“I'm shedding light on their corruption,” he said. “The reason I fought is not because I'm some principled ideologue. Surgeons who are my customers are just going to think ‘he signed a consent decree; he must have done something wrong. I can't use a lab that doesn't keep my patients' information safe.' I thought at least I could go down swinging. We're going to get to federal court system, and we're going to kick their ass.”

Daugherty conceeded settling might be a sound business decision for others. “In the world of the administrative court consent decree game, everybody rolls so you never get to court,” Daugherty says. The FTC's position, he says, is ‘if you want to fight with us, it's going to cost years and millions. Your lawyers are going to tell you settle.' Corporation boards and CEOs do it.”

So who's next? Hughes notes there's always “hallway chatter” at security conferences over what's in the pipeline. “The nature of the cases and the names of companies are far less clear. The FTC is appropriately tightlipped,” he says, adding that the cases will continue because identity theft remains the number one consumer complaint to the FTC for five or six years running. 


Cyberattack: Aftermath

SC Magazine spoke with Michael Valentino, VP marketing and communications, Wyndham Worldwide, regarding the hotel chain's response following a cyberattack.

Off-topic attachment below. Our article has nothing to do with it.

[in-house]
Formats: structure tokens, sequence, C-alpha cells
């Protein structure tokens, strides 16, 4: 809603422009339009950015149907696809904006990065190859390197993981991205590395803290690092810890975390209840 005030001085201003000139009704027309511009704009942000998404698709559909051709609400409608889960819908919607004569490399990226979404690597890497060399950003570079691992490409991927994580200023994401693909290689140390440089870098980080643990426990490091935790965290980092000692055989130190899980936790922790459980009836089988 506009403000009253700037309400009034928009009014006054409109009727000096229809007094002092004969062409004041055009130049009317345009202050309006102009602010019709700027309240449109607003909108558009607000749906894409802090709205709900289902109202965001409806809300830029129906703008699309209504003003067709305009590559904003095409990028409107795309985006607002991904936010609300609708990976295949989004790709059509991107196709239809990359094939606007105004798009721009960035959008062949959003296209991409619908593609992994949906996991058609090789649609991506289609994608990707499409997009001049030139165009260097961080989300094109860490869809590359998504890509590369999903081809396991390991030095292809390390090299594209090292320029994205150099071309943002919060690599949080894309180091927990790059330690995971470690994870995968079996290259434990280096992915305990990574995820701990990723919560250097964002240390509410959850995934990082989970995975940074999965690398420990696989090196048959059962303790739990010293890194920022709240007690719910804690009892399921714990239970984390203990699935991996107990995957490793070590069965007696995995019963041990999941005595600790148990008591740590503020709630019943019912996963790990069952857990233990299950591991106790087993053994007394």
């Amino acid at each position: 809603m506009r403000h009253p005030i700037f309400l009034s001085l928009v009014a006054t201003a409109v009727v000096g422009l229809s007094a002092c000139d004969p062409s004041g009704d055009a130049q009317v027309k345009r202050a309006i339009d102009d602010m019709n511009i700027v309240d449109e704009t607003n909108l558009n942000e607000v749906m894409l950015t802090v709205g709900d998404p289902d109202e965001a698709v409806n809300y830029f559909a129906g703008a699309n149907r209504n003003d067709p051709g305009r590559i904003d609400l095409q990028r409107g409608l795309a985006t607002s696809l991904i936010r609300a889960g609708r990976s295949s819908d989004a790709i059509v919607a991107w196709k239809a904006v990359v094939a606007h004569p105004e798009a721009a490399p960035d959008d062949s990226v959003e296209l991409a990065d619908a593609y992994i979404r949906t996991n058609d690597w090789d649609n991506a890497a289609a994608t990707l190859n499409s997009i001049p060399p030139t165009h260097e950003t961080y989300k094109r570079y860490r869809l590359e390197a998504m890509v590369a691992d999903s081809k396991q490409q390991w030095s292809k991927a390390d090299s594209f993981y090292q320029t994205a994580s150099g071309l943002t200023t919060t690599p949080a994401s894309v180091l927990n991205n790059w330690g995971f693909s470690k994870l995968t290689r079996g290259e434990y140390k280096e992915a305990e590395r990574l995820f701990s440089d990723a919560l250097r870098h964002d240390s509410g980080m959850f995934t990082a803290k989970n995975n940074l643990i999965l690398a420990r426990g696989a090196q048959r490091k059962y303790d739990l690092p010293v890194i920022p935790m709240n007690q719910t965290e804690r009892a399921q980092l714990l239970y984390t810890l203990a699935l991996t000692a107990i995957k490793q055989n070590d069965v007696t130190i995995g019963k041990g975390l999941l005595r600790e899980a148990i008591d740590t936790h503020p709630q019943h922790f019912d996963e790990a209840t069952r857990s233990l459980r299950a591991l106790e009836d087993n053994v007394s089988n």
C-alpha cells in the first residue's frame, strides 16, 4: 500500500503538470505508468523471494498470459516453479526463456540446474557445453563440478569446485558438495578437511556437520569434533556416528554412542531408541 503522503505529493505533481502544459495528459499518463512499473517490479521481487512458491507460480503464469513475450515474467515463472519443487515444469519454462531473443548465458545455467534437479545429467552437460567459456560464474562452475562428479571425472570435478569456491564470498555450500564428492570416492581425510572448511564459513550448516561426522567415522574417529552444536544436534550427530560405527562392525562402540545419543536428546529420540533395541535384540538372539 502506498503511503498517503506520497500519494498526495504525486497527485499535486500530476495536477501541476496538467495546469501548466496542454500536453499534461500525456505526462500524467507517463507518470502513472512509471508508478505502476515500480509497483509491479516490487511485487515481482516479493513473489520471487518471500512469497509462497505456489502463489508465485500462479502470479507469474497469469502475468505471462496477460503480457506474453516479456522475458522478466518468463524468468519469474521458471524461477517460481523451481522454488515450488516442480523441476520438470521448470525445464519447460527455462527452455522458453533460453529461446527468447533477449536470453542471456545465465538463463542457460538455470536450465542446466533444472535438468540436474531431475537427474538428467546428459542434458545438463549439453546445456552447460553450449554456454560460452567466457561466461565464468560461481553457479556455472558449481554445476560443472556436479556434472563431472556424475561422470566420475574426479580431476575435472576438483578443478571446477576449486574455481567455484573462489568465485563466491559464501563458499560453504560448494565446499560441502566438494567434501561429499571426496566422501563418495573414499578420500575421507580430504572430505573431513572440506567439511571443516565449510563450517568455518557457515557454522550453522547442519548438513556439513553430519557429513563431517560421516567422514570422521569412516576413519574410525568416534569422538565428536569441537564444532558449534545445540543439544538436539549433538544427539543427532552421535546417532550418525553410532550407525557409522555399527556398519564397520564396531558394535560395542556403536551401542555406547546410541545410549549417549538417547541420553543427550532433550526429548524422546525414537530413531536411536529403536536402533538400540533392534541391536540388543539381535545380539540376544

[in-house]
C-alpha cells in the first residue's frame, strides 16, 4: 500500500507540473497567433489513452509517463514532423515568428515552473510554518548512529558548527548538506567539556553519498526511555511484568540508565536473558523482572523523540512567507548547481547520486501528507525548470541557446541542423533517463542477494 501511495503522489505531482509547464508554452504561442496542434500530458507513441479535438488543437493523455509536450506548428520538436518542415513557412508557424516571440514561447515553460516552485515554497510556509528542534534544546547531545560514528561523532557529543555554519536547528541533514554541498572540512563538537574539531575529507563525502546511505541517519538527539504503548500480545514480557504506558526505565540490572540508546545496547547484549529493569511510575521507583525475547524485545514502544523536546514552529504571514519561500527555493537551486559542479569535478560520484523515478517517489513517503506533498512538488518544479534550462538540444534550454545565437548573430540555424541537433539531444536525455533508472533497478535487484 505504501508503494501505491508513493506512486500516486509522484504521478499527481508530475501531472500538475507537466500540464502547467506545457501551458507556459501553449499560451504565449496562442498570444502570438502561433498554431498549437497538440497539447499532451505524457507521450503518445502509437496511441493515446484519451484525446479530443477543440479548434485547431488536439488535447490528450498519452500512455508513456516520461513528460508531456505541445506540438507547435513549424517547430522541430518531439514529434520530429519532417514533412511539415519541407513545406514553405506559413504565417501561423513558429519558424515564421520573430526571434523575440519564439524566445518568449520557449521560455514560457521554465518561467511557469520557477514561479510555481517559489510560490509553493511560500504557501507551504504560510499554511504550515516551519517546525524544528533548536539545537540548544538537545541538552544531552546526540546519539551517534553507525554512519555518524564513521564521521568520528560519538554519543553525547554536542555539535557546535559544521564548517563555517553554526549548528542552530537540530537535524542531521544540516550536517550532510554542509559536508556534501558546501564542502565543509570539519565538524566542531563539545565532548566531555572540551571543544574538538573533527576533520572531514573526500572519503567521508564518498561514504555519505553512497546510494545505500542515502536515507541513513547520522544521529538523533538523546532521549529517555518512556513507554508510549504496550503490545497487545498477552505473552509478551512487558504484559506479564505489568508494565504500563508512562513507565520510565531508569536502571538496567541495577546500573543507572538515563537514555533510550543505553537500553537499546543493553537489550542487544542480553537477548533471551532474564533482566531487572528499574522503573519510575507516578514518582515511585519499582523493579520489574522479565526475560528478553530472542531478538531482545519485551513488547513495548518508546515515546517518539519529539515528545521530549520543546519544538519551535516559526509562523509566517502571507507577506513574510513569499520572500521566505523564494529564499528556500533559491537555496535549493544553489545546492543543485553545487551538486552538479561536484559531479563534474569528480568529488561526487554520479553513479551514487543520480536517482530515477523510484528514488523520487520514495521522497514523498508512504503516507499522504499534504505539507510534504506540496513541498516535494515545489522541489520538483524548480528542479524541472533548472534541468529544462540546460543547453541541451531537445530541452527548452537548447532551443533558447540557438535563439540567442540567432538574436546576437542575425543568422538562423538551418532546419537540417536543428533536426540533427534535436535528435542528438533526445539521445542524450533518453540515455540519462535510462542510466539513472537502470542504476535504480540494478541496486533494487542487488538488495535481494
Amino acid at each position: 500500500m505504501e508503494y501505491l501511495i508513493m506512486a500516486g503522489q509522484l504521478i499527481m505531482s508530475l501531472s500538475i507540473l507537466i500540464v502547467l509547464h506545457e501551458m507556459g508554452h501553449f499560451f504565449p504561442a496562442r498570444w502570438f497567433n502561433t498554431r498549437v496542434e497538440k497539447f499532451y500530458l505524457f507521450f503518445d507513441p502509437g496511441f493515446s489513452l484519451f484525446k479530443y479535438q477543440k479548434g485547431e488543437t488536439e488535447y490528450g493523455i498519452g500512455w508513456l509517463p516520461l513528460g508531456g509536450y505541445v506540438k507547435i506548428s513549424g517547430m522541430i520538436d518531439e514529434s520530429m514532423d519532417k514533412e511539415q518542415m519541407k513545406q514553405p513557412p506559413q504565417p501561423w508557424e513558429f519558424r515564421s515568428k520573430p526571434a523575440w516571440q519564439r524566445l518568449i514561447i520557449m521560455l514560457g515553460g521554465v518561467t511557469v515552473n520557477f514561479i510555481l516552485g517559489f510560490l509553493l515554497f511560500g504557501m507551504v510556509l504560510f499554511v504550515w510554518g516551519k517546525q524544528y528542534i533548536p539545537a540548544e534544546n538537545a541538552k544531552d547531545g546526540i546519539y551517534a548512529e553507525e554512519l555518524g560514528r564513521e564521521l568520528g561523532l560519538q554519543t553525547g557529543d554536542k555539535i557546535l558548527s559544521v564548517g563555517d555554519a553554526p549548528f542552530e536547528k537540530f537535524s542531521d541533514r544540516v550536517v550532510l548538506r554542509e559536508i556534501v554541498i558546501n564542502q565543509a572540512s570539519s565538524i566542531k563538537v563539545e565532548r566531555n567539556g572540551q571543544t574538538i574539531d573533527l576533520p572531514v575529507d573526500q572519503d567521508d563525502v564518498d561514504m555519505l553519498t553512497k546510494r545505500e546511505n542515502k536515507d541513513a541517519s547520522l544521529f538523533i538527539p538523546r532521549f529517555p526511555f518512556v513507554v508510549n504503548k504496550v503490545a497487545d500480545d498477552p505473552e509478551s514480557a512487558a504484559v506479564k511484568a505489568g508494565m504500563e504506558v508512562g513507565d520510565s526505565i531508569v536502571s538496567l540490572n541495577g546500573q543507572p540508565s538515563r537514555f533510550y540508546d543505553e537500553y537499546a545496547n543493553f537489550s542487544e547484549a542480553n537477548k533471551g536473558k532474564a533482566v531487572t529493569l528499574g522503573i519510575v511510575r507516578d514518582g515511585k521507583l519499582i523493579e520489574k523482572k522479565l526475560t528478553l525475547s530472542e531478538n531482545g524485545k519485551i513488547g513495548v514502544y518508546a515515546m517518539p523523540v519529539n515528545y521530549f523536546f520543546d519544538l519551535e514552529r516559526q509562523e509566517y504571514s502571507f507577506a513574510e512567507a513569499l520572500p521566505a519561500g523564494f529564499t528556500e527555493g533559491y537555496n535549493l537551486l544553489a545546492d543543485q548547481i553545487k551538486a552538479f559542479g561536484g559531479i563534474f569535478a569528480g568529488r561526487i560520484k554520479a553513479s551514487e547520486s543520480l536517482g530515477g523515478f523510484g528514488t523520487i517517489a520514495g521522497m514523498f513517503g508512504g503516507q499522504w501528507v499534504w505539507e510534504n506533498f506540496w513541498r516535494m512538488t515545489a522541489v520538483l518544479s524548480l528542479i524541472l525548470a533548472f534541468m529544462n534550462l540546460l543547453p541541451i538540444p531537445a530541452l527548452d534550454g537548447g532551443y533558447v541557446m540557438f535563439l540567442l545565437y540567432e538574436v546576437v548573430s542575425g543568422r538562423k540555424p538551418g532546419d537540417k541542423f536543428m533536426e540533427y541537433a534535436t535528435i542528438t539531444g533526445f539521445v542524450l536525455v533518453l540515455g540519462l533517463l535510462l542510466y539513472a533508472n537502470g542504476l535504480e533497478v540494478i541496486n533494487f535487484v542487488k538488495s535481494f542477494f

SC Magazine: Did Wyndham make any changes in your IT security procedures/infrastructure/monitoring, etc. as a result of the FTC investigation? Was the “standard for reasonable payment card security” established by the settlement any different from what Wyndham was doing previously? 

Michael Valentino, VP marketing and communications, Wyndham Worldwide: Wyndham instituted significant measures in response to the cyberattacks. Prior to the attacks and for years since, Wyndham has met specific industry standards for safeguarding payment card information, and the Consent Order specifically establishes that compliance with those standards constitutes “reasonable data security.” 

As standards for payment card information security have evolved, we have and will continue to devote significant attention and resources to comply with legal requirements and industry standards.  We view the settlement as an indication that Wyndham has had reasonable data security over payment card information. We fully comply with PCI standards, which the FTC has acknowledged in the consent order, constitutes reasonable data security over payment card information.  In addition, we provide access to training on cybersecurity by third parties to Wyndham-flagged hotels.

The threat of cyberattacks continues to be an ongoing issue for businesses, government and individuals, and we will all need to work together to combat this threat. Protecting consumer information is a top priority for Wyndham.